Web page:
The subspecies 'rubispinus' has stems that only get about 2 1/2 inches thick with 30-35 radial spines per areole. The spines are also more Ruby/pinkish colored compared to the 'rigidissimus' subspecies.
The flowers on both are bright pinkish-red or magenta or red with white throats.
I've seen these growing in the wild on the West Ruby Road Trail in Arizona (South of Tucson), off of Interstate 19 through to Ruby, AZ and on to Arivaca, AZ.
Sonoran Rainbow Cactus/10 mL stock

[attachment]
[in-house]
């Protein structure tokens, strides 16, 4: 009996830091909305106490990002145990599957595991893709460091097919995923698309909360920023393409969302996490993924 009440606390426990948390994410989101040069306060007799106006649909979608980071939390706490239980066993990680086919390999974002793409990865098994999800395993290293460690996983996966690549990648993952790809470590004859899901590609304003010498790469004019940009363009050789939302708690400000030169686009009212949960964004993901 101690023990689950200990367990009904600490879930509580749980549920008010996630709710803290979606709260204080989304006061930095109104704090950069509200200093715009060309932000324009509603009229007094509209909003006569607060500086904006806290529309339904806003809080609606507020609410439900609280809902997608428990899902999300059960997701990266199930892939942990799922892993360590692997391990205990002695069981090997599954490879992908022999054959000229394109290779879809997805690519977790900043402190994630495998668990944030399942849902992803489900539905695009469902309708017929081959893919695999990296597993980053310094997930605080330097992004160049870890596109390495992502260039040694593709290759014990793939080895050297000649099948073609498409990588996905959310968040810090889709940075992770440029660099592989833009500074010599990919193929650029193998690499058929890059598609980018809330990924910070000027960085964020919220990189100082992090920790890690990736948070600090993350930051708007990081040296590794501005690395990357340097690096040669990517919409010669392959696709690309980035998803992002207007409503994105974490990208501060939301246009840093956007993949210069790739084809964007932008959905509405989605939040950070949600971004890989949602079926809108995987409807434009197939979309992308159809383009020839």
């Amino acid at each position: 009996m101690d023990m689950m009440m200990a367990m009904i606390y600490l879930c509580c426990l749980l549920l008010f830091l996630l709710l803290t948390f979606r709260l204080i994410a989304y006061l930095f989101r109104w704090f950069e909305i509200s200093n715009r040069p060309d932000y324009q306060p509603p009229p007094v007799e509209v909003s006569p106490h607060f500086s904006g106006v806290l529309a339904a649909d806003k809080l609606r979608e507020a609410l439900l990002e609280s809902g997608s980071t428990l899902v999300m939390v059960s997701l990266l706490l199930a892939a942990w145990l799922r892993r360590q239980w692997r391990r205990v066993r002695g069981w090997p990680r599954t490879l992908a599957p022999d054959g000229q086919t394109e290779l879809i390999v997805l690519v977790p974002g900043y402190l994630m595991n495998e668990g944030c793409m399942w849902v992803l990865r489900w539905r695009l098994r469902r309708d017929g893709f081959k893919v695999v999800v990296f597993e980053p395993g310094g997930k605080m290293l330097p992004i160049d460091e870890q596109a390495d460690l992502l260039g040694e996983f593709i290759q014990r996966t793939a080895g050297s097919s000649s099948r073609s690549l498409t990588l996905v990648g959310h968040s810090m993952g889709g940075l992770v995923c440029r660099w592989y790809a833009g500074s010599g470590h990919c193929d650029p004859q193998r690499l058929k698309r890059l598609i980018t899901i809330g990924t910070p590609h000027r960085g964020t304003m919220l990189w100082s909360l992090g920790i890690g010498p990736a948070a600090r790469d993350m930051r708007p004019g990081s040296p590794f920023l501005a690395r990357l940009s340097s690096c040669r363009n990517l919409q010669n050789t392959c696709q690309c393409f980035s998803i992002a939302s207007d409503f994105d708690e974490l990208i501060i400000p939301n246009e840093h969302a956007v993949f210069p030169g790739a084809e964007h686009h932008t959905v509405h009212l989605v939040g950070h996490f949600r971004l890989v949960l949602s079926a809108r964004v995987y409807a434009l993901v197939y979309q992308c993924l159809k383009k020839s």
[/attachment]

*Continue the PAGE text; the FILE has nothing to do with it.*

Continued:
- BEING the joy and fun that life is
- emotionally soothing and calming
- letting go or giving up emotions to the heart for transmutation
- helps us adjust to a greater intensity of energies
- knowing that there is perfection in every moment and living that reality
Patterns of Imbalance
- taking life too seriously, not having fun
- too much control by the head
- an underlying sense of expecting things to go wrong
- planning for what might go wrong in the future
How to use and related questions
Sonoran Rainbow Cactus is related to the following keywords:
Sonoran Rainbow Cactus is mentioned in the following core-issue articles: